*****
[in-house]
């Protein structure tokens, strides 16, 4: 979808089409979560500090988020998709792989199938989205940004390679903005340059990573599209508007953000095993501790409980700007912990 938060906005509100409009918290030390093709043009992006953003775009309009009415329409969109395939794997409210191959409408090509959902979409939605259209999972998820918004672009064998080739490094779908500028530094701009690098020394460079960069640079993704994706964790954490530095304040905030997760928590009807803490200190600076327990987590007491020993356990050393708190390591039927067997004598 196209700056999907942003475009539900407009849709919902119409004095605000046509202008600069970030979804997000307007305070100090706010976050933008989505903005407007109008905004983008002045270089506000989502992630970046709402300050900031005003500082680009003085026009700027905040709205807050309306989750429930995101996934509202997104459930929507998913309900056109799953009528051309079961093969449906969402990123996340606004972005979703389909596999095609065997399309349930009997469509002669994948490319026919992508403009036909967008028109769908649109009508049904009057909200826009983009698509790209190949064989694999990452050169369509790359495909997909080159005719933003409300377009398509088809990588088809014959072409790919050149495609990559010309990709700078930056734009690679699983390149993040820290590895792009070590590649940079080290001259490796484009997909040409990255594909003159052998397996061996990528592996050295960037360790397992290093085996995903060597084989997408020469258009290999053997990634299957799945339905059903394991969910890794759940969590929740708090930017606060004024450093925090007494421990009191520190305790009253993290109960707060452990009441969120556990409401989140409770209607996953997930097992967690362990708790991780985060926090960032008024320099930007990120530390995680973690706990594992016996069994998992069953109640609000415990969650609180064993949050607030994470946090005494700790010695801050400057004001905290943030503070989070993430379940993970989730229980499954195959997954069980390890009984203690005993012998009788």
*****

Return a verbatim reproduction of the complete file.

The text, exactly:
[in-house]
């Protein structure tokens, strides 16, 4: 979808089409979560500090988020998709792989199938989205940004390679903005340059990573599209508007953000095993501790409980700007912990 938060906005509100409009918290030390093709043009992006953003775009309009009415329409969109395939794997409210191959409408090509959902979409939605259209999972998820918004672009064998080739490094779908500028530094701009690098020394460079960069640079993704994706964790954490530095304040905030997760928590009807803490200190600076327990987590007491020993356990050393708190390591039927067997004598 196209700056999907942003475009539900407009849709919902119409004095605000046509202008600069970030979804997000307007305070100090706010976050933008989505903005407007109008905004983008002045270089506000989502992630970046709402300050900031005003500082680009003085026009700027905040709205807050309306989750429930995101996934509202997104459930929507998913309900056109799953009528051309079961093969449906969402990123996340606004972005979703389909596999095609065997399309349930009997469509002669994948490319026919992508403009036909967008028109769908649109009508049904009057909200826009983009698509790209190949064989694999990452050169369509790359495909997909080159005719933003409300377009398509088809990588088809014959072409790919050149495609990559010309990709700078930056734009690679699983390149993040820290590895792009070590590649940079080290001259490796484009997909040409990255594909003159052998397996061996990528592996050295960037360790397992290093085996995903060597084989997408020469258009290999053997990634299957799945339905059903394991969910890794759940969590929740708090930017606060004024450093925090007494421990009191520190305790009253993290109960707060452990009441969120556990409401989140409770209607996953997930097992967690362990708790991780985060926090960032008024320099930007990120530390995680973690706990594992016996069994998992069953109640609000415990969650609180064993949050607030994470946090005494700790010695801050400057004001905290943030503070989070993430379940993970989730229980499954195959997954069980390890009984203690005993012998009788």